Underground Water Storage Tanks
STORMWATER OR RAINWATER management is becoming a routine component in land development projects, particularly along riparian corridors where rainwater runoff surge and silt are degrading water quality and disturbing the natural ecology. This surge water may be temporarily detained in a structure or tank for a short period of time or permanently retained in a shallow pond or underground structure until absorbed into the soil or evaporated.
Grading and paving disrupts the historical stormwater flow path and the natural soil absorption process. The resulting soil erosion and transportation of oils and trash into the drainage patterns must be remediated. Surface water speed and volume are reduced by directing the rainwater surge to a holding pond or tank system and then releasing it more slowly over a period of hours or days to meet acceptable natural or historic runoff rates. Storm surge tanks can also be used in conjunction with underground structures that allow the water to be absorbed by percolation through the soil.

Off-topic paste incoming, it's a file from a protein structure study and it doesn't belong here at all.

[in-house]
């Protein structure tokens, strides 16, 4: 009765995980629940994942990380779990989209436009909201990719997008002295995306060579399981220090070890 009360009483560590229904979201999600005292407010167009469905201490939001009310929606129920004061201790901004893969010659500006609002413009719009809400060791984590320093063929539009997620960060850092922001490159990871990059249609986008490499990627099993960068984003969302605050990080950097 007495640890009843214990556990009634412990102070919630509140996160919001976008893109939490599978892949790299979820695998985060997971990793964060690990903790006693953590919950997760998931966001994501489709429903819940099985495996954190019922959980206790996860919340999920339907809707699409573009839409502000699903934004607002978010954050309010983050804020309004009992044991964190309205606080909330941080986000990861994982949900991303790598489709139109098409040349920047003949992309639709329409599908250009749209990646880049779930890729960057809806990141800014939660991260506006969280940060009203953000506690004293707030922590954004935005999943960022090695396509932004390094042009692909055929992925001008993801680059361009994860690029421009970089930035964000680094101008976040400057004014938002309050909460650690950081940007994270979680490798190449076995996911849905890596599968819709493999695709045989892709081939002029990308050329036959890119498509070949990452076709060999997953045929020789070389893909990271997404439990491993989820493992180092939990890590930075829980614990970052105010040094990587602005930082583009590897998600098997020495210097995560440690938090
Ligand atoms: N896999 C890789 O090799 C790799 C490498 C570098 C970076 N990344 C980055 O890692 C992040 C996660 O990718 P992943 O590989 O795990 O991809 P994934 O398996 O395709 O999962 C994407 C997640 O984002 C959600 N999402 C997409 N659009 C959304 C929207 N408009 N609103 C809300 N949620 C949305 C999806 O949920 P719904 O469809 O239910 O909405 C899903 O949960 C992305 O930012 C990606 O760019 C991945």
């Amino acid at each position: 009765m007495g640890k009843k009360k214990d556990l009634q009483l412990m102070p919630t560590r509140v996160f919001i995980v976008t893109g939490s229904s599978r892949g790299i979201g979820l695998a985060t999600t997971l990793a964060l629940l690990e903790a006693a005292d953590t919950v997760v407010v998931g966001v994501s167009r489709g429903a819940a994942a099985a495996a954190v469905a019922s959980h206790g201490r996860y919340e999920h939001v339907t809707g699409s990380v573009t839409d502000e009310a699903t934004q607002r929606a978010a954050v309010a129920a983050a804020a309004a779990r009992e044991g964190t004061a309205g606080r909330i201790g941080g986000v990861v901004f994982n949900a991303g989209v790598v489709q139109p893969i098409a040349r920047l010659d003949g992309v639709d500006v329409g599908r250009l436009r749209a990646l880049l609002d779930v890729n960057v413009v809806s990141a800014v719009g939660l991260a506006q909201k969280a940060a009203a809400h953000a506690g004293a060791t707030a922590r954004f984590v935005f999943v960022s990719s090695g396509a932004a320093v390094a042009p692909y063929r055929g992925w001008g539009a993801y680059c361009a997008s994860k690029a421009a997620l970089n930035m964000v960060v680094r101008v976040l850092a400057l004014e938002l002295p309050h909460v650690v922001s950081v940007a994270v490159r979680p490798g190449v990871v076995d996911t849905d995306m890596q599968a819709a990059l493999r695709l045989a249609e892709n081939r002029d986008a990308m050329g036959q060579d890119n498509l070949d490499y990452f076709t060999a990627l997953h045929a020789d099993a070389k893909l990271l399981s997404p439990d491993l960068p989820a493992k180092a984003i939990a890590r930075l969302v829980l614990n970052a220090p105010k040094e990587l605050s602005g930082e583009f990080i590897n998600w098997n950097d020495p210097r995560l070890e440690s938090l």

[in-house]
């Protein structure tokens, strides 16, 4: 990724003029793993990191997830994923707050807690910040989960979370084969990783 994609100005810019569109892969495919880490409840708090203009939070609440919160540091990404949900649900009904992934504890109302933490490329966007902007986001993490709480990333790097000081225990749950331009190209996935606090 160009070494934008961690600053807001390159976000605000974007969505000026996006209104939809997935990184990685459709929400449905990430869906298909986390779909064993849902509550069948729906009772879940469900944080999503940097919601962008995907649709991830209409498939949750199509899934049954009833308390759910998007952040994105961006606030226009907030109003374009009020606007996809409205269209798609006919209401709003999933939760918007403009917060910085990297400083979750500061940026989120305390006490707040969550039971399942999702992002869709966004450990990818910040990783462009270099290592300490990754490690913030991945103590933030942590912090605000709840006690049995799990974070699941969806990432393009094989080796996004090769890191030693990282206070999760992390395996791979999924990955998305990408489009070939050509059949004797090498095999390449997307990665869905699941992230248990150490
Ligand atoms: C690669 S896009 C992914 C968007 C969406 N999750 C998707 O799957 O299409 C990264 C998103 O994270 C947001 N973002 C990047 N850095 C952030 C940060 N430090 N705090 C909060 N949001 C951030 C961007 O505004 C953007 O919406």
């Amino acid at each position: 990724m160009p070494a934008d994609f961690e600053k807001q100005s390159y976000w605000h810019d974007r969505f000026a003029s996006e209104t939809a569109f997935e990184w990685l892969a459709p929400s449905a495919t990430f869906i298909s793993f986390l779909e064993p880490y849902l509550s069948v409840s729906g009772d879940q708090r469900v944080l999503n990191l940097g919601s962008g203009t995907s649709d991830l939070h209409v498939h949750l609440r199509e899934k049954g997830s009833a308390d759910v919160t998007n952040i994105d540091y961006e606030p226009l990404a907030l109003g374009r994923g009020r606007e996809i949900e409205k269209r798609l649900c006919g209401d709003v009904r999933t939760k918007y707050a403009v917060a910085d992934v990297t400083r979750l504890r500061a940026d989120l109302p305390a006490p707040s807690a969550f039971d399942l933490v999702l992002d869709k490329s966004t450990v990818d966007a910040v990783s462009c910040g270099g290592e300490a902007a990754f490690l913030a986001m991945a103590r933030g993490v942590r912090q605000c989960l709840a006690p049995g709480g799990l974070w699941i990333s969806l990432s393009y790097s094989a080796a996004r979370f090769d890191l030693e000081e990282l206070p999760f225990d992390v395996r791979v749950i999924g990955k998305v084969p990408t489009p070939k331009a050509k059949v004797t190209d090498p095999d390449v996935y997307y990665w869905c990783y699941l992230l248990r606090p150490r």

Runoff ponds hold the water but do little to remove floating trash and oil. In addition to being high maintenance, ponds are often an attractive nuisance as well as a breeding area for insects. Shallow ponds generally take up more space or valuable real estate than underground storage tanks.
Darco manufactures underground fiberglass cisterns that can be used for stormwater management. Underground tank systems can be designed to intercept sand, floating trash, and oils as well as store and release the clarified water at approved rates. Recommended upstream concrete interceptors are very helpful in removing floating trash, sand, and oil. Periodic maintenance is required on such interceptors. Sand, oil, and floating trash accumulation must be monitored and removed, as necessary. Fine suspended solids will pass through an upstream interceptor but generally drop out while water is held in the large quiescent tank system. Silt accumulating in the bottom of tanks must be occasionally flushed and removed as well. Partially clarified water from a stormwater detention system can be stored for future irrigation during seasonally dry months or for use in an attractive water feature, Koi pond, or waterfall as part of an architectural design at the entrance of a building.